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Home :: Archive :: 1999 :: June ::
Re: Harpers
The Shakespeare Conference: SHK 10.1069  Friday, 25 June 1999.

From:           Louis Marder <
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Date:           Thursday, 24 Jun 1999 21:51:06 -0500
Subject:        Oxford's Authorship

Hardy M. Cook:

Though you are justifiably annoyed by the Oxfordians and have said you
would not publish anything more on the subject, your publication of
David Kathman's note prompts me to send you the following. Before the
Harper Oxfordian article was published, I had learned of its publication
and wrote the editor the following letter:

SHAKESPEARE DATA BANK, INC.
LOUIS MARDER, C.E.O. & EDITOR
1217 Ashland Ave., Evanston, IL. 60202-1103

(847)475.7550 E-MAIL: 
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Founder & Editor, The Shakespeare Newsletter


February 19, 1999

Lewis H. Lapham, Editor
Harper's Magazine Foundation
666 Broadway
New York,  N. Y.  10012

Dear Mr. Lapham:

From the article on Shakespeare in the Washington Post on January 24, I
learned that Harper's is doing an important piece on the authorship of
Shakespeare in the spring.

Of course, I cannot tell you not to publish the article, but I do want
to tell you that, without even having read it, it is all based on
conjecture and supposition.  I have been arguing and debating with the
Oxfordians for almost fifty years, but they will not listen to the
opposition.  They KNOW Oxford is the author and that is it.  I have been
to a number of their Shakespeare Oxford Society meetings over the years;
they praise me for my bravery for coming to argue, but they do not
listen.

I have met the current "Earl" (Lord Burford), consider him a friend, but
he does not regard the Shakespearean arguments as valid and goes around
lecturing on the authorship question.  When he spoke here in Chicago to
the English Speaking Union, he got a great hand.  He is a passionate and
convincing speaker to an audience that does not know the subject.

I told him that he would not convince anyone if I were on the same
platform with him.  In due course, the Shakespeare Oxford Society (SOS)
got the Boston Bar Association to arrange a debate between the Earl and
me.  It took place in Faneuil Hall in Boston before over a thousand
people.  We were both assigned lawyers and a notable group of fourteen
jurors was impaneled.  He was roundly defeated, with only four jurors
voting for the Oxfordian position.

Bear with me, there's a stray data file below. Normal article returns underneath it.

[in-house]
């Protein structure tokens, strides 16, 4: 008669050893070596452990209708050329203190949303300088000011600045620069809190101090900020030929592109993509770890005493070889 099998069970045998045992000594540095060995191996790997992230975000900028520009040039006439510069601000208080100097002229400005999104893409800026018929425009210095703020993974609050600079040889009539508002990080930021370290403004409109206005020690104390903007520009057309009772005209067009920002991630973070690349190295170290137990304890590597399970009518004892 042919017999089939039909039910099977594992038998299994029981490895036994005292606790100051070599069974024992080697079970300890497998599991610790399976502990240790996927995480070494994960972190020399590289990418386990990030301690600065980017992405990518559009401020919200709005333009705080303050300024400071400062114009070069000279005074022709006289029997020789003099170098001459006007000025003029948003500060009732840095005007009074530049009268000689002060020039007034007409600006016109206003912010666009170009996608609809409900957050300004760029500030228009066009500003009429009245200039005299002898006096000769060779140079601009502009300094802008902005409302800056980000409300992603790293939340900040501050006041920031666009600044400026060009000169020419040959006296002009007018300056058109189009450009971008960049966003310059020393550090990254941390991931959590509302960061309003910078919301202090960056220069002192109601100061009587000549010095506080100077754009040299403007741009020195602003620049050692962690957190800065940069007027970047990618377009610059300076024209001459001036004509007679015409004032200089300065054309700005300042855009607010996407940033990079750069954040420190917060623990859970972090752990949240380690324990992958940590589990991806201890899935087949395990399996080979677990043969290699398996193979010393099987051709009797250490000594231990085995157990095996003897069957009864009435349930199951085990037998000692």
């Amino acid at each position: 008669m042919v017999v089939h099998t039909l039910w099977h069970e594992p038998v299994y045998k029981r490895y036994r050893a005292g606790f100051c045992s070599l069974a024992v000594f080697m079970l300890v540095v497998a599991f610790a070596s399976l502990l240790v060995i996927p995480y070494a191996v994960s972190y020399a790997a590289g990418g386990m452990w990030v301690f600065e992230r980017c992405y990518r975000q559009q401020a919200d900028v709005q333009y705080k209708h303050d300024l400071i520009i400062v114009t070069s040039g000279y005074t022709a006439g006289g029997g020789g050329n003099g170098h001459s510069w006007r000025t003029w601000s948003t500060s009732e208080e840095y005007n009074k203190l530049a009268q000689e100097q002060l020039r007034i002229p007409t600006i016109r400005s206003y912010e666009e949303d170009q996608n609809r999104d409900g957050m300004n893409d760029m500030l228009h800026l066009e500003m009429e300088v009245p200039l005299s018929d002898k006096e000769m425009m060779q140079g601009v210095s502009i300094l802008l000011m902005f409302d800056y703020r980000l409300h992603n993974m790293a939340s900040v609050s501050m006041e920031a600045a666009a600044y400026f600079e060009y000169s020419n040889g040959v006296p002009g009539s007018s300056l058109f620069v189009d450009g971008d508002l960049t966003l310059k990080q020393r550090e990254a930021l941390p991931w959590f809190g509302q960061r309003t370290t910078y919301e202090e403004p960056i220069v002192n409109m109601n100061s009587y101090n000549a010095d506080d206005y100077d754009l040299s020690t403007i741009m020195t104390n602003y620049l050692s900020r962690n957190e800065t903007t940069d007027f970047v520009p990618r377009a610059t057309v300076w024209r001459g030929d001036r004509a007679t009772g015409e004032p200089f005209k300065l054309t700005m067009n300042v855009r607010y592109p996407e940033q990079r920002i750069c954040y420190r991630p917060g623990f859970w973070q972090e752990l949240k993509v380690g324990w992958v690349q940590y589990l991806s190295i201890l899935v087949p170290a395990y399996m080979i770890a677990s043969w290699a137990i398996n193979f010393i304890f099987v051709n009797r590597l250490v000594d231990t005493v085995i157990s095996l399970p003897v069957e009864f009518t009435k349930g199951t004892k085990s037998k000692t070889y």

The outcome was that the Oxfordians took my name off their mailing list,
they no longer send me their Newsletter, and I am no longer invited to
their meetings.  As a result, I sat down and wrote an article listing
about 75 points showing why the Oxfordian position is untenable.  I sent
copies to several members of whom three replied making a few
inconsequential points.  The rest is silence.

Peter Dickson's Rosetta Stone in the Washington Post article is a
travesty on English literature.  Permit me to go on although I know how
busy editors can be, having myself edited The Shakespeare Newsletter for
forty-one years.  In 1953, Calvin Hoffman was trying to prove that
Christopher Marlowe was the author of Shakespeare's Works.  He called me
on the eve of his departure for England, but I could not meet with him
because I was then on the Faculty of Brooklyn College and being paid by
the hour.  I pleaded with him to give me his most salient argument.  He
did: the Curate in As You Like It is named Oliver Martext - there it
was, proof that the Works were Marlowe's text!  What more proof could
one want!

He told me that Esquire was going to publish an article on the subject.
I wrote to the editor of Esquire and said that the least they could do
was to publish an accompanying article by a reputable Shakespeare
scholar.  They ignored my letter except that they sent me a
pre-publication offprint of the article before that issue of Esquire was
published. Subsequently, Hoffman published a book on the subject.  As I
expected, it has more holes than Swiss cheese.  Calvin left funds for
prize money from his estate for articles proving Marlowe the author.  No
one has won the prize.

I am sending you a yet unfinalized copy of my article on the Oxfordian
and other heretic writers which you might want to put into the hands of
the one writing your article.  I think he should find it
thought-provoking and useful.  He can call me, write me at the above
address, or via E-mail at 
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I will be going on vacation on the 22nd of February and will be at Playa
los Arcos in Puerta Vallarta, Mexico, until March 4. If it is urgent, I
can be reached there.  (Olas Altas380, Puerta Vallarta, Jalisco, Mexico

Sincerely yours,


Louis Marder

P.S.  I am also sending a copy of the article to Peter Dickson and Don
Oldenburg.    lm
 

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